Microsoft PhotoDraw 2000

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Microsoft's new PhotoDraw 2000 application workspace is designed to be easy and comfortable for Windows Office application users. There's a bar of primary function buttons across the top of the screen under the menu bar, which pop up right-hand side column tool definitions with easy to select graphic options as well as color choices and effect controls.
Photos © 1999, David B. Brooks, All Rights Reserved

The early rumors were pitting microsoft's new, yet to be announced application against Photoshop. How wrong the pundits were. Microsoft's new PhotoDraw 2000 is a quite different approach to a graphics and photo application because Microsoft took their own particular perspective on the market to determine what was needed for their customers. Considering that their business suite, Microsoft Office, has something like 90 percent of the market, it was their target audience of choice for PhotoDraw. That it significantly involves digital photographic functions was also influenced by current trends, like the fact about 80 percent of digital camera sales are to businesses and institutions. In light of these facts of obvious importance to Microsoft, just what have they designed to make PhotoDraw a must have application?

Superficially you could assume Microsoft is just another application in the recent category established by Adobe, Live Picture, and Corel that includes the likes of PhotoDeluxe Business Edition, LivePix SOHO, and PrintOffice, but Microsoft's approach was anything but "me too." Besides the obvious, providing very tight integration with all of the applications in Office 2000, which PhotoDraw will be a part in the Office 2000 Premium package, PhotoDraw is also the original work of some of the best minds in computer graphics development. Although some fault Bill Gates for the huge wealth he has amassed, he does some things with it that are very beneficial. Taking a page from FDR, Gates has created a "brain trust" of scientists, two of which I have had the pleasure of interviewing in the past, who have developed a completely new and more effective core solution for creating graphics on a computer. In the case of PhotoDraw, the most significant result is a highly effective integration of vector (draw) capabilities with faster (paint/photo) bitmap imaging, and there is more as I get into describing how PhotoDraw performs.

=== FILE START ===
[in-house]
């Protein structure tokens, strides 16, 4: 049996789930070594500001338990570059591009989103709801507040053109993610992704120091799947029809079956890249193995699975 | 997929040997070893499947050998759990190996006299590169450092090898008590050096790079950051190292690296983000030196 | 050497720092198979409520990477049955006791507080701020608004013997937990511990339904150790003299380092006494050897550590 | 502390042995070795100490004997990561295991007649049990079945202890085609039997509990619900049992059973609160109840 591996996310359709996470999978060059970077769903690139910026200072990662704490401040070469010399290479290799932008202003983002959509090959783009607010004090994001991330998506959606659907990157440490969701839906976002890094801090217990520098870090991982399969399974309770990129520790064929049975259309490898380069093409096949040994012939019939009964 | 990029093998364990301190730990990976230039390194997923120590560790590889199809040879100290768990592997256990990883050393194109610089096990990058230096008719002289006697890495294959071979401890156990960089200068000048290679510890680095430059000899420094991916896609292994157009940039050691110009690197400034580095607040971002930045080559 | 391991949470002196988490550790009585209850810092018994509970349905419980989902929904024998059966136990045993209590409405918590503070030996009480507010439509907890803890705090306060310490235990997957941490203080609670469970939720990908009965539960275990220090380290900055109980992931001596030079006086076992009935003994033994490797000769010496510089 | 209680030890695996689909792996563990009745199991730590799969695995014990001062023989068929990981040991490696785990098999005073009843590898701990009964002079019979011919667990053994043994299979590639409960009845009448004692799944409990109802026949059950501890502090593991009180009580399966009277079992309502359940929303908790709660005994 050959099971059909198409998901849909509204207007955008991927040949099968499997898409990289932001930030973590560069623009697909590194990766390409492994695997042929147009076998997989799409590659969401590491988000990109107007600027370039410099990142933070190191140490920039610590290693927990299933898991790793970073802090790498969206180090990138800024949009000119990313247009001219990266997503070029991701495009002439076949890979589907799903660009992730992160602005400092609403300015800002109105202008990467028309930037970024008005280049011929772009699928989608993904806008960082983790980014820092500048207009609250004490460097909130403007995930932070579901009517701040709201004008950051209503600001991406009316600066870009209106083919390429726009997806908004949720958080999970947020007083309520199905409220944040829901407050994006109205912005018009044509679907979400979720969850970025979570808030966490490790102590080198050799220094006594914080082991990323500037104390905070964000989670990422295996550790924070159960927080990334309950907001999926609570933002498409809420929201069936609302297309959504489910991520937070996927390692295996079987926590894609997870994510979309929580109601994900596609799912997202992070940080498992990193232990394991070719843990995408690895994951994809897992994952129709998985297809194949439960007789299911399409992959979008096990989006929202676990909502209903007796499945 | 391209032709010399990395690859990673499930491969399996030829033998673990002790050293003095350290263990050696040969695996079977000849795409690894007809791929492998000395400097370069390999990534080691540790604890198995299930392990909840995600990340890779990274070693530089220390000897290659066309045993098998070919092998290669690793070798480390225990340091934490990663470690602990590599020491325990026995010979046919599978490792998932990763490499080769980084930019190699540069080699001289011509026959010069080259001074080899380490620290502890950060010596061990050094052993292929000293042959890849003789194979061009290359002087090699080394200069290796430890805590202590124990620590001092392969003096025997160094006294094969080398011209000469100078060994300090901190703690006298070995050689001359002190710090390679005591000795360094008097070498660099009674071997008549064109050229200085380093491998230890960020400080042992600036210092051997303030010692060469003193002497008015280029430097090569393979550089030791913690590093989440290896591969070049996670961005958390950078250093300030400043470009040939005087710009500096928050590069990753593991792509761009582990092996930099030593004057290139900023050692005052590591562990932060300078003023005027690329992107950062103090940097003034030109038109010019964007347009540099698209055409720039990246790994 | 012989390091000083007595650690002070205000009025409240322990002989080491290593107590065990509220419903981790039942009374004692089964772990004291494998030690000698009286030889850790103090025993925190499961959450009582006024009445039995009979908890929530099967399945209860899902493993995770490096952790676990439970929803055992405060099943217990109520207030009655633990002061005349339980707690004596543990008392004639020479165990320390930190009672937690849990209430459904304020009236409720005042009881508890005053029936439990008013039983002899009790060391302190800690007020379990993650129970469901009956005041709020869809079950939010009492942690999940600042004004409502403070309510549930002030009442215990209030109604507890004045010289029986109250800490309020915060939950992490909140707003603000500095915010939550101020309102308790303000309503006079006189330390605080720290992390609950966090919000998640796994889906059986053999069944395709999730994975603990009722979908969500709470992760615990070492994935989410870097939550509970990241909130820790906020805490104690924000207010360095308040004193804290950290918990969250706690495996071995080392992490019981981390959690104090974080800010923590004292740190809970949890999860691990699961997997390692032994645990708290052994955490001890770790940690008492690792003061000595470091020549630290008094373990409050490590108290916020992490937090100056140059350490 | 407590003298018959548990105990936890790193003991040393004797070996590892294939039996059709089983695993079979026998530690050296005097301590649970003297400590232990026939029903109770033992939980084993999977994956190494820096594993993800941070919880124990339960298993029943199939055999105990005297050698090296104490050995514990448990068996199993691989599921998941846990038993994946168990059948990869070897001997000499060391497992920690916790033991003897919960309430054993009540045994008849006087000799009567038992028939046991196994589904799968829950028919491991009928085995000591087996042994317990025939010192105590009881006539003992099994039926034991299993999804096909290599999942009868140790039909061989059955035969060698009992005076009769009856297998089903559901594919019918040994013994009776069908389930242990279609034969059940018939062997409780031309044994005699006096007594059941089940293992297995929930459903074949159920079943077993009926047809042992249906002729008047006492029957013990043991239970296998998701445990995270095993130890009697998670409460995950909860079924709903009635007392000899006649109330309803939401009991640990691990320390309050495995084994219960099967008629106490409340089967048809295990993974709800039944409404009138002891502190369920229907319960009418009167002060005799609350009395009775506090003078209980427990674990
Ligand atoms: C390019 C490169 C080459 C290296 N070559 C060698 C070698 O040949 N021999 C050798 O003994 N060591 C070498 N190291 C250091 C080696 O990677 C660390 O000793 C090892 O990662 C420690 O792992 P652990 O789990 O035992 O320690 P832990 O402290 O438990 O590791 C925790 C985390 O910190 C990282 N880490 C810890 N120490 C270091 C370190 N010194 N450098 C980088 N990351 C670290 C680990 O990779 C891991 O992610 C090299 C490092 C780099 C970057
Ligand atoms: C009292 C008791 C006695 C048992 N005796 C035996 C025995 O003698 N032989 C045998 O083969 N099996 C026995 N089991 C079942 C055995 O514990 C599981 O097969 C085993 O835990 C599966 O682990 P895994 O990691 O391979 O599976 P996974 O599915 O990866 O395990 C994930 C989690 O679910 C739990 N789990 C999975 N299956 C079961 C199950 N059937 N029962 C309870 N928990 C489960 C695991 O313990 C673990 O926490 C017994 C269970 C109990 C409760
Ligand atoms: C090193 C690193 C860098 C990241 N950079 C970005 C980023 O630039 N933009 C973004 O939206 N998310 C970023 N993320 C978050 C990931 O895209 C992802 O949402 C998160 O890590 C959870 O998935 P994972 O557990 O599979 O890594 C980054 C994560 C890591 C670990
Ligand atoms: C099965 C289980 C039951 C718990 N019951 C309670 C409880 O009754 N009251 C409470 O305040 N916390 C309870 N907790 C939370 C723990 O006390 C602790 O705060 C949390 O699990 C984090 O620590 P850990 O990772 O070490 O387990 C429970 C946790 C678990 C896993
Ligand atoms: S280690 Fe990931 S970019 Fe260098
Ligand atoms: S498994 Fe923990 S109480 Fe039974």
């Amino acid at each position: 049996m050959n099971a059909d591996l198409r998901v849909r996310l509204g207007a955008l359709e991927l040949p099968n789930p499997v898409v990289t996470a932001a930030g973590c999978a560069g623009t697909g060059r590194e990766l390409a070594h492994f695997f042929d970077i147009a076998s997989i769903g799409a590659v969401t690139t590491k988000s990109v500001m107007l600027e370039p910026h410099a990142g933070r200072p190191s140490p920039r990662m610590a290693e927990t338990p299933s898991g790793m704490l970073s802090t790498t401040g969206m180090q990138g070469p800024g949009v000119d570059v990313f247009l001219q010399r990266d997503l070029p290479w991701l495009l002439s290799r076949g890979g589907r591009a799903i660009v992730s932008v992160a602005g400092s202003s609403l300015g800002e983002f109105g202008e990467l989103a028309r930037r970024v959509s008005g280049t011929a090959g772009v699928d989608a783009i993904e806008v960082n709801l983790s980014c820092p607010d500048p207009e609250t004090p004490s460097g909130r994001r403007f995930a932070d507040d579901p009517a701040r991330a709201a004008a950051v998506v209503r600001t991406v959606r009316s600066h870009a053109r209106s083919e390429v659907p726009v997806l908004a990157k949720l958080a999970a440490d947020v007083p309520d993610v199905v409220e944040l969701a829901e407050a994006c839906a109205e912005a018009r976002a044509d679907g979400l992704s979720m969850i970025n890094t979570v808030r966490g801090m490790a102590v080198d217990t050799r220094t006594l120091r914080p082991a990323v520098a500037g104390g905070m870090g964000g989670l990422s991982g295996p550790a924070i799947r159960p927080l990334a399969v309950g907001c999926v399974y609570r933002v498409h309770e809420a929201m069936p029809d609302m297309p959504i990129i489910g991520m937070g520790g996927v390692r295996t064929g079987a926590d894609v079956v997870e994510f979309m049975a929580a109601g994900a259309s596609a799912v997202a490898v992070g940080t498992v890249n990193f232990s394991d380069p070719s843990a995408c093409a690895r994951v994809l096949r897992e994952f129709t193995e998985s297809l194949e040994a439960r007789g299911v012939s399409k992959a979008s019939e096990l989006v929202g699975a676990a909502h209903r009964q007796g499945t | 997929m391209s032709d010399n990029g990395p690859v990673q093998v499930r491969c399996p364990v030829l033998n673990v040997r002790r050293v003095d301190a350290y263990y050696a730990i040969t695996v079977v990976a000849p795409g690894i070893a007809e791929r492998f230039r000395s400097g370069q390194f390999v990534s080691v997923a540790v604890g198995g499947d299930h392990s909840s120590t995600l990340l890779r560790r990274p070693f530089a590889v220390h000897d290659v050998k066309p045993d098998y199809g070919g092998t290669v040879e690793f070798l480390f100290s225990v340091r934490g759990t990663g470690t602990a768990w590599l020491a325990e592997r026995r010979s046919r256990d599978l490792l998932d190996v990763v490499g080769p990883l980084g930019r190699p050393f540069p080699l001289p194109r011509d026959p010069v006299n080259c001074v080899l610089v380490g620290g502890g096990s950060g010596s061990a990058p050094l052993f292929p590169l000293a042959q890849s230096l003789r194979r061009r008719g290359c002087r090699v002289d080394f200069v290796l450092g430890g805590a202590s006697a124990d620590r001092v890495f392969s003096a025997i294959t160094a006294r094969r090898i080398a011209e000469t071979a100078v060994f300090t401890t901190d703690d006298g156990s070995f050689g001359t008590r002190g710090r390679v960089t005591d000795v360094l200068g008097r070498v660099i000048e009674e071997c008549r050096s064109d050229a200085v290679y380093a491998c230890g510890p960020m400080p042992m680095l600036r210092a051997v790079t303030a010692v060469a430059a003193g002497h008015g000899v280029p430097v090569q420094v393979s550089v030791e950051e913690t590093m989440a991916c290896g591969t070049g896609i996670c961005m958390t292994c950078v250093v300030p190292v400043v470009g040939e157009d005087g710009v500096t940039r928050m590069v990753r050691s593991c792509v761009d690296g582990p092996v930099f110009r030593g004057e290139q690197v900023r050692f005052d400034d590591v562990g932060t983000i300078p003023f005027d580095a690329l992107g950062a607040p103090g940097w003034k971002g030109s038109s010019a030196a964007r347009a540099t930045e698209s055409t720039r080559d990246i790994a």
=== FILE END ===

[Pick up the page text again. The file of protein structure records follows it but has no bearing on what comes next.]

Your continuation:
Microsoft PhotoDraw Features. The purpose of Microsoft's Photo-Draw 2000 is to provide the means to create any kind of publications needed--primarily for businesses large and small, including a full page ad, a fold-out brochure, flyers, and business cards. To accomplish this all of the elements, including design elements, importing and modifying clip art, headlines and text with all kinds of effects like curving a line of type around an object, shading and 3D effects, bringing in photographs from digital cameras, scanners, and CD libraries, adjusting and modifying photos, applying special effects, as well as edging or selecting a subject out of its background, are all handled in the same workspace with largely the same tools.

PhotoDraw also provides a very complete set of pre-designed graphics of all kinds from ads to banners, as well as elements for web pages like 3D buttons and a cornucopia of resources contained in the three CDs, which are the application package. These resources are supported with online help, tutorials, Wizards, and expert guidance, so professional looking publications can be created by a nonprofessional. This all sounds relatively common until you also consider PhotoDraw is equally adept as a set of tools and as a work environment for creating from scratch. This for anyone with computer experience, even just with word processing using Microsoft Word, is easy to accomplish compared to learning the tools of professional applications like Freehand and PageMaker. It also avoids a perennial problem of the past requiring different kinds of graphics like type effects, design elements, and paint or photographs to be created in separate applications and then be put together in a desktop publishing application like Page-Maker or Quark. PhotoDraw does it all in one workspace using a common set of tools.

Working With MS PhotoDraw 2000.